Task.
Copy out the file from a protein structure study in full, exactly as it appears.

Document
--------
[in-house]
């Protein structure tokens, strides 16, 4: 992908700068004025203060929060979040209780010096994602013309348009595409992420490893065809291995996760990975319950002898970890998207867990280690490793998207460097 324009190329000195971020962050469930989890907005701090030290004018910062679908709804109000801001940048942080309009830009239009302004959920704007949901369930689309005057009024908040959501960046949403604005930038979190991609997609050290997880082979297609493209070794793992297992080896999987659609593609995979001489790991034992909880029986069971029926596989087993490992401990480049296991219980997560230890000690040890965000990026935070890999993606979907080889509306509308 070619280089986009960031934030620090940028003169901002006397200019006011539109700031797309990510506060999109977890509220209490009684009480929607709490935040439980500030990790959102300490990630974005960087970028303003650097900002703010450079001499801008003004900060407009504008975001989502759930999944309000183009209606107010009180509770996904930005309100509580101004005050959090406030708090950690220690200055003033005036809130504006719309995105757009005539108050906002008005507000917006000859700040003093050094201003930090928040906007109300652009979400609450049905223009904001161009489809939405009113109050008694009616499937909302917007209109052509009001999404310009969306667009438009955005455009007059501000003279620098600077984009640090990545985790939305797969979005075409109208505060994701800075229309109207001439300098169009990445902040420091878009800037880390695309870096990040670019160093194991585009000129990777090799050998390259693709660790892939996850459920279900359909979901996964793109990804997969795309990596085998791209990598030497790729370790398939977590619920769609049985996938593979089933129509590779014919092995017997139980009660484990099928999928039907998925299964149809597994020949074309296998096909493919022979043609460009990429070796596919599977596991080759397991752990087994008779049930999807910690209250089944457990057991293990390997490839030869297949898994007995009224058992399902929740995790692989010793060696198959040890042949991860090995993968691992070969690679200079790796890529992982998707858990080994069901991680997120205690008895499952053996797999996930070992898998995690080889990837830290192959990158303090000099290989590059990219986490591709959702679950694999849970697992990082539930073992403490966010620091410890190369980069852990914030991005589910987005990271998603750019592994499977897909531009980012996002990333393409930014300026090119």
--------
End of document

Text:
[in-house]
């Protein structure tokens, strides 16, 4: 992908700068004025203060929060979040209780010096994602013309348009595409992420490893065809291995996760990975319950002898970890998207867990280690490793998207460097 324009190329000195971020962050469930989890907005701090030290004018910062679908709804109000801001940048942080309009830009239009302004959920704007949901369930689309005057009024908040959501960046949403604005930038979190991609997609050290997880082979297609493209070794793992297992080896999987659609593609995979001489790991034992909880029986069971029926596989087993490992401990480049296991219980997560230890000690040890965000990026935070890999993606979907080889509306509308 070619280089986009960031934030620090940028003169901002006397200019006011539109700031797309990510506060999109977890509220209490009684009480929607709490935040439980500030990790959102300490990630974005960087970028303003650097900002703010450079001499801008003004900060407009504008975001989502759930999944309000183009209606107010009180509770996904930005309100509580101004005050959090406030708090950690220690200055003033005036809130504006719309995105757009005539108050906002008005507000917006000859700040003093050094201003930090928040906007109300652009979400609450049905223009904001161009489809939405009113109050008694009616499937909302917007209109052509009001999404310009969306667009438009955005455009007059501000003279620098600077984009640090990545985790939305797969979005075409109208505060994701800075229309109207001439300098169009990445902040420091878009800037880390695309870096990040670019160093194991585009000129990777090799050998390259693709660790892939996850459920279900359909979901996964793109990804997969795309990596085998791209990598030497790729370790398939977590619920769609049985996938593979089933129509590779014919092995017997139980009660484990099928999928039907998925299964149809597994020949074309296998096909493919022979043609460009990429070796596919599977596991080759397991752990087994008779049930999807910690209250089944457990057991293990390997490839030869297949898994007995009224058992399902929740995790692989010793060696198959040890042949991860090995993968691992070969690679200079790796890529992982998707858990080994069901991680997120205690008895499952053996797999996930070992898998995690080889990837830290192959990158303090000099290989590059990219986490591709959702679950694999849970697992990082539930073992403490966010620091410890190369980069852990914030991005589910987005990271998603750019592994499977897909531009980012996002990333393409930014300026090119």